STATE DEPARTMENT —
U.S. Secretary of State John Kerry says the Obama administration does not oppose moves by the United Kingdom and France to arm opponents of embattled Syrian President Bashar al-Assad.
Meanwhile, the opposition Syrian National Coalition has chosen U.S.-educated former businessman Ghassan Hitto as provisional prime minister to administer the areas seized by rebels from the forces of President Bashar al-Assad.
Hitto received 35 of the 48 votes cast by members of the opposition coalition meeting in Turkey on Tuesday. He has lived in the United States for decades, but recently moved from Texas to Turkey to help coordinate aid to rebel-held areas.
The United States already cooperates with Arab allies arming the Syrian opposition, so Kerry said Washington has no objection to Europeans doing the same.
"President Obama has made it clear that the United States does not stand in the way of other countries that made a decision to provide arms, whether it is France or Britain or others," said Kerry.
Kerry said there is a military imbalance in Syria, with President Bashar al-Assad receiving help from Iran, Hezbollah, and Russia. That imbalance is creating what he called a "global catastrophe" of Syrian refugees fleeing to Jordan, Lebanon, and Turkey.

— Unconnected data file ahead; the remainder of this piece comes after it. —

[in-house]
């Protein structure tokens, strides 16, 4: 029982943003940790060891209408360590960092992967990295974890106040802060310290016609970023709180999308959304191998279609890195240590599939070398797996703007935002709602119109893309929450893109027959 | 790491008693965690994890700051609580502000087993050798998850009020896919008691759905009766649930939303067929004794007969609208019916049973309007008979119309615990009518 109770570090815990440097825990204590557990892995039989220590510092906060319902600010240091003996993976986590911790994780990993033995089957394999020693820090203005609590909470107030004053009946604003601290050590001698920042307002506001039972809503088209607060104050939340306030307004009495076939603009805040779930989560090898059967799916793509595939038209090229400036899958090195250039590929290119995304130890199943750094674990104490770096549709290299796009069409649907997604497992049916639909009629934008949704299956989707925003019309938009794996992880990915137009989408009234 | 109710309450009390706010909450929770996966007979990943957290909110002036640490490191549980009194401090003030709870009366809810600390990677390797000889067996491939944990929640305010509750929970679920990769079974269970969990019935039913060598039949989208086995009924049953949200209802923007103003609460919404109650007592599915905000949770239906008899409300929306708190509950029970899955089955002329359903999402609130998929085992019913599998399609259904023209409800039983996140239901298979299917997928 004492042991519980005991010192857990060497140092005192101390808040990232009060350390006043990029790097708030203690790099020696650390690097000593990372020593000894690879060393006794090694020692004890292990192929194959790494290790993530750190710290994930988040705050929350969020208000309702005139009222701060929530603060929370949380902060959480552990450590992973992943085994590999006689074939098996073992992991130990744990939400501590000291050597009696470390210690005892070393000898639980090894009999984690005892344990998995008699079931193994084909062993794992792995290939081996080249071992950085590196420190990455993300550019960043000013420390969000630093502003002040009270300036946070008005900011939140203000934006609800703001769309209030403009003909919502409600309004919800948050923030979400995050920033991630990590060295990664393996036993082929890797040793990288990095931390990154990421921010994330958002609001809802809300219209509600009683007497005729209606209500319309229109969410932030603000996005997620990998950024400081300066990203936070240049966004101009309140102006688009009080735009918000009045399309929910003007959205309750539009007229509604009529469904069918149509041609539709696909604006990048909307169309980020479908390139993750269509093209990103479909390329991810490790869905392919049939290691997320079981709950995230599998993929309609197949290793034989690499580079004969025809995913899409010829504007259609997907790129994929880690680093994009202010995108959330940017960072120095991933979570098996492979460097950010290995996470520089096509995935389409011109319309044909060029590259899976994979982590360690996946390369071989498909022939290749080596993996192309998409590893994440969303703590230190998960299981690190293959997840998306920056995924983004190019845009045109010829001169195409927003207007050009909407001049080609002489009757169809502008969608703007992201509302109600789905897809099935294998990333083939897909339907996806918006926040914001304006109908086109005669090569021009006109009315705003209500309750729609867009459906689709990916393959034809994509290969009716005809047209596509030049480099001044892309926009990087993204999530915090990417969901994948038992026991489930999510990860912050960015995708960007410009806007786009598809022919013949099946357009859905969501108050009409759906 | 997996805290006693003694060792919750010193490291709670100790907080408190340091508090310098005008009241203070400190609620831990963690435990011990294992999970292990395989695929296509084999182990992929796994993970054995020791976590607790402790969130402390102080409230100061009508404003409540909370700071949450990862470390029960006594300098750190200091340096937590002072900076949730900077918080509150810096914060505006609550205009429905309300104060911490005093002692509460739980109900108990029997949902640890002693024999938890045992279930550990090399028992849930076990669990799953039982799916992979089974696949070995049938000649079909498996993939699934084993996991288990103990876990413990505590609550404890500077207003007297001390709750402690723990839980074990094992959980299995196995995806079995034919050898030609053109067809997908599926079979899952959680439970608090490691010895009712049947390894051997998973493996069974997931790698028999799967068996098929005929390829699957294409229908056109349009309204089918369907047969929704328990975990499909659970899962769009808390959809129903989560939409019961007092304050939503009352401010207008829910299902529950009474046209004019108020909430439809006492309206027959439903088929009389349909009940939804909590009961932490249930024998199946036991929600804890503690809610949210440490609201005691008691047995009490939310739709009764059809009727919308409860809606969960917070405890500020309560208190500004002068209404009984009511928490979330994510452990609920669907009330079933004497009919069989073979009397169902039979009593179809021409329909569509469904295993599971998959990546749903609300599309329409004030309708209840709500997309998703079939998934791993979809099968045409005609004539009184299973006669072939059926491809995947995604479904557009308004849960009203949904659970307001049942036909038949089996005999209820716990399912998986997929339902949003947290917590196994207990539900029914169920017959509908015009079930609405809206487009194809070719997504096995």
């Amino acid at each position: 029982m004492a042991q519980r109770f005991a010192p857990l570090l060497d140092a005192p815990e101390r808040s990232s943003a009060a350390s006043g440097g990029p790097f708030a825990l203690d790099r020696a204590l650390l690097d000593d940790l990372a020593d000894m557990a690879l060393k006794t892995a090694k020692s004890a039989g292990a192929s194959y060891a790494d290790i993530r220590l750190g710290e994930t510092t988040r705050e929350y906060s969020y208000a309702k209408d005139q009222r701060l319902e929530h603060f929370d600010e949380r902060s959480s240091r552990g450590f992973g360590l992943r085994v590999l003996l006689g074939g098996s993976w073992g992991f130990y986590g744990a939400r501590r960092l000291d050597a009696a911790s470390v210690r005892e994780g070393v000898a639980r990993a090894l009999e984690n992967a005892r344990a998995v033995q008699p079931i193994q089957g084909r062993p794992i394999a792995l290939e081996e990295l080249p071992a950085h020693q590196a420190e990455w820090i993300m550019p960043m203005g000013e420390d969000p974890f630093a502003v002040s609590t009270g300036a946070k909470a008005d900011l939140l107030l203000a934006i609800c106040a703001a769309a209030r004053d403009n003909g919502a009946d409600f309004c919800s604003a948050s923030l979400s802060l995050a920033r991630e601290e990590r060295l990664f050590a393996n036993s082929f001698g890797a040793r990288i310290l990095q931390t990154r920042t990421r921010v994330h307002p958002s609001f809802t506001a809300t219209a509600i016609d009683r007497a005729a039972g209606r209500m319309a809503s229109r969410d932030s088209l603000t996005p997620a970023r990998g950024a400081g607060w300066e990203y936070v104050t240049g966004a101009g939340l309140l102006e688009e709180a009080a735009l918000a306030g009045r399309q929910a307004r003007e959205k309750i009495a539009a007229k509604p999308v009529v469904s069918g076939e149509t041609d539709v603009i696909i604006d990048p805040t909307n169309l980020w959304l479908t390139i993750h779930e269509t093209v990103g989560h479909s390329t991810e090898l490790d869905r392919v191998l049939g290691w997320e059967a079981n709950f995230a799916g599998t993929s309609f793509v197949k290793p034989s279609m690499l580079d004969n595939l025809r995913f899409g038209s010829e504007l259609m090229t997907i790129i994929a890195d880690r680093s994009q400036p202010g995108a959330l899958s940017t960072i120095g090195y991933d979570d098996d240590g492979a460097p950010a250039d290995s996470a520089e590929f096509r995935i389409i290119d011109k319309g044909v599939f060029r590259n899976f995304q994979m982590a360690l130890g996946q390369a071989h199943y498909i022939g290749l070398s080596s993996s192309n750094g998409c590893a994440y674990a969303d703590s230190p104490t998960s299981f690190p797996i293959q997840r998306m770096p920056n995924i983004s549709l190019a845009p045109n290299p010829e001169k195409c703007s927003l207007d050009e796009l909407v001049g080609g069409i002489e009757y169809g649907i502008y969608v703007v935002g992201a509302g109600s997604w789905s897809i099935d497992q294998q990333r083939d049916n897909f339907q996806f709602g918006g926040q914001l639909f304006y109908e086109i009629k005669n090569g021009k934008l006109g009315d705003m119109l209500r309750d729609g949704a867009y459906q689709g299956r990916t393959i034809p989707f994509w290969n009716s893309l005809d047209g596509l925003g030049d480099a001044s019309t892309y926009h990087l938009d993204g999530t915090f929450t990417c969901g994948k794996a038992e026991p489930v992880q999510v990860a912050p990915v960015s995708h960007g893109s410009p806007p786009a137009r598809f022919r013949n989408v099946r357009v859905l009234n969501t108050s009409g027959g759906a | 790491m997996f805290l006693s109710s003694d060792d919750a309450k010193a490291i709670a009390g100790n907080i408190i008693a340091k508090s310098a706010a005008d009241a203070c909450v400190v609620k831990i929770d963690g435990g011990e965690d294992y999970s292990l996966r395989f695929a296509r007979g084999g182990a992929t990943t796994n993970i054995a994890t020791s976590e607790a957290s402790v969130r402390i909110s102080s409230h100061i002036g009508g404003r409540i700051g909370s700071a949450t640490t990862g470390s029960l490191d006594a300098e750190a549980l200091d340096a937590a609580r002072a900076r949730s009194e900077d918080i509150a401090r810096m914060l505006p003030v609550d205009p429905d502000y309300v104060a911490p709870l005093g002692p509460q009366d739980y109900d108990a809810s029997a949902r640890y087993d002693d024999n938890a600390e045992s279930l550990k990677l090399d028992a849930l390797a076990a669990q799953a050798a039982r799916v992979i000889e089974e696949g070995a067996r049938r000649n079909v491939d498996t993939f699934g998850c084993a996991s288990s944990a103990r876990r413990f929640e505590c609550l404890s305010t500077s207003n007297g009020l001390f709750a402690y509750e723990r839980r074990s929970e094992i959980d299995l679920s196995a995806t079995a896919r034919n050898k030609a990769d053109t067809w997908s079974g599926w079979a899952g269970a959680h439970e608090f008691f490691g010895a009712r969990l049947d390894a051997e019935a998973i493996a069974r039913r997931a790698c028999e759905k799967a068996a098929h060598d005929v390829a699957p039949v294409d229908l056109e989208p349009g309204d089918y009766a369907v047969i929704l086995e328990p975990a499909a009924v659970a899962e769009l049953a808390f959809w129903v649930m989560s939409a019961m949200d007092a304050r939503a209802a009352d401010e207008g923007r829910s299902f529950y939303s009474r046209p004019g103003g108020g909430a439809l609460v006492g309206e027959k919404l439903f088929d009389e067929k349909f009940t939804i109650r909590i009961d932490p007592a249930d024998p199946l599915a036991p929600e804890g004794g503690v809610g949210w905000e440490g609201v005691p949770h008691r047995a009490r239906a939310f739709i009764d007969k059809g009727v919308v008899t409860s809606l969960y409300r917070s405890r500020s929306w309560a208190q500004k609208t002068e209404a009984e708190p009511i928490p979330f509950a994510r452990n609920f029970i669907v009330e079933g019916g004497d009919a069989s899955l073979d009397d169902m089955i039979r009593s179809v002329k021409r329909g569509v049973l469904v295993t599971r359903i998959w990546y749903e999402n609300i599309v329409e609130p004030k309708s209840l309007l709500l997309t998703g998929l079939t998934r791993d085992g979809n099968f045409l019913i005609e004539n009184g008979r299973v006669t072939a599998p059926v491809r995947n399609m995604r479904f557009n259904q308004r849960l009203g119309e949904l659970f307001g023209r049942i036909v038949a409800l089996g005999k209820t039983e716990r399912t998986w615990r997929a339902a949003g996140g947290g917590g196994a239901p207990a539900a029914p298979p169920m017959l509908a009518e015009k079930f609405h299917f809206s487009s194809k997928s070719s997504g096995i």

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Kerry said there is no change to the U.S. position of providing only non-lethal aid to the armed opposition, though, as he said the Obama administration continues to work to change Assad's calculation.
"The longer the bloodshed goes on, the greater the prospect that the institutions of the state of Syria implode. And therefore the greater the danger is to the region and the world that chemical weapons fall into the hands of really bad actors. We do not want that to happen," he said.
France and the United Kingdom want the European Union to lift its arms embargo on Syria and both are considering providing weapons to the opposition unilaterally if the European Union does not.
Germany and other EU members echo U.S. concerns that more weapons will only lead to more fighting. Kerry said the Obama administration is leaving the door open for Assad to find a political solution.
"If he believes he can shoot it out, Syrians and the region have a problem. And the world has a problem," said Kerry.
Kerry leaves Tuesday as part of Obama's trip to Israel, where the war in neighboring Syria will be high on the diplomatic agenda. It also is a trip to discuss the Israeli-Palestinian peace process, in which Australian Foreign Minister Bob Carr, who met Monday with Kerry in Washington, said American leadership is required.
"I believe we are at a historic moment where there is a convergence produced by the thinking in Ramallah and the result of the recent Israeli election," said Carr.
Following the formation of his new government, Israeli Prime Minister Benjamin Netanyahu said he is extending a hand in peace to Palestinians, vowing that "Israel will be ready for a historic compromise that will end the conflict with the Palestinians once and for all" with a Palestinian partner "that is willing to hold negotiations in good will."
At the State Department, Carr welcomed the prime minister's offer. Kerry said he hopes those words become a reality.